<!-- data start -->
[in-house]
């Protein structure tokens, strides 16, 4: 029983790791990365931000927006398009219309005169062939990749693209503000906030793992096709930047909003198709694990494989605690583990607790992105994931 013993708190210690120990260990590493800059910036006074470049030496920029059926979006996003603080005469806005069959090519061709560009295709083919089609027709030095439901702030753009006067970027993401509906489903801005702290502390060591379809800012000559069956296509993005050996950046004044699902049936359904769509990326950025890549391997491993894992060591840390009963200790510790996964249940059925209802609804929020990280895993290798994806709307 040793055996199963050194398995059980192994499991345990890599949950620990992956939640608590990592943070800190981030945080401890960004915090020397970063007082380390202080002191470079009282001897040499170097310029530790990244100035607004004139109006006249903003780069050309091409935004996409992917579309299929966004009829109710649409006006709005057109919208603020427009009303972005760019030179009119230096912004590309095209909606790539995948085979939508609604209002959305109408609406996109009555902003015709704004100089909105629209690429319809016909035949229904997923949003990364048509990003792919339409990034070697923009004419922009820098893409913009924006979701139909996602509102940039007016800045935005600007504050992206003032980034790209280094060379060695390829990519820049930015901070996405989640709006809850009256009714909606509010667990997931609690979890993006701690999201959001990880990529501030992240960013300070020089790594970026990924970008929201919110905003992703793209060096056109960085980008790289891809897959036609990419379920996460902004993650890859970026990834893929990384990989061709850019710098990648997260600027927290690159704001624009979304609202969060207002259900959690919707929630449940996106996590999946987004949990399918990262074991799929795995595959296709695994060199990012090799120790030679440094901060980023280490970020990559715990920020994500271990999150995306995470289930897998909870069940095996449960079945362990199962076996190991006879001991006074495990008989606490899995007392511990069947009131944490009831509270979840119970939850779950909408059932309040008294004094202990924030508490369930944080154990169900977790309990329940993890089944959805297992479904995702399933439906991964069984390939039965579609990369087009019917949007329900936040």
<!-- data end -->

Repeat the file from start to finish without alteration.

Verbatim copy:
[in-house]
């Protein structure tokens, strides 16, 4: 029983790791990365931000927006398009219309005169062939990749693209503000906030793992096709930047909003198709694990494989605690583990607790992105994931 013993708190210690120990260990590493800059910036006074470049030496920029059926979006996003603080005469806005069959090519061709560009295709083919089609027709030095439901702030753009006067970027993401509906489903801005702290502390060591379809800012000559069956296509993005050996950046004044699902049936359904769509990326950025890549391997491993894992060591840390009963200790510790996964249940059925209802609804929020990280895993290798994806709307 040793055996199963050194398995059980192994499991345990890599949950620990992956939640608590990592943070800190981030945080401890960004915090020397970063007082380390202080002191470079009282001897040499170097310029530790990244100035607004004139109006006249903003780069050309091409935004996409992917579309299929966004009829109710649409006006709005057109919208603020427009009303972005760019030179009119230096912004590309095209909606790539995948085979939508609604209002959305109408609406996109009555902003015709704004100089909105629209690429319809016909035949229904997923949003990364048509990003792919339409990034070697923009004419922009820098893409913009924006979701139909996602509102940039007016800045935005600007504050992206003032980034790209280094060379060695390829990519820049930015901070996405989640709006809850009256009714909606509010667990997931609690979890993006701690999201959001990880990529501030992240960013300070020089790594970026990924970008929201919110905003992703793209060096056109960085980008790289891809897959036609990419379920996460902004993650890859970026990834893929990384990989061709850019710098990648997260600027927290690159704001624009979304609202969060207002259900959690919707929630449940996106996590999946987004949990399918990262074991799929795995595959296709695994060199990012090799120790030679440094901060980023280490970020990559715990920020994500271990999150995306995470289930897998909870069940095996449960079945362990199962076996190991006879001991006074495990008989606490899995007392511990069947009131944490009831509270979840119970939850779950909408059932309040008294004094202990924030508490369930944080154990169900977790309990329940993890089944959805297992479904995702399933439906991964069984390939039965579609990369087009019917949007329900936040």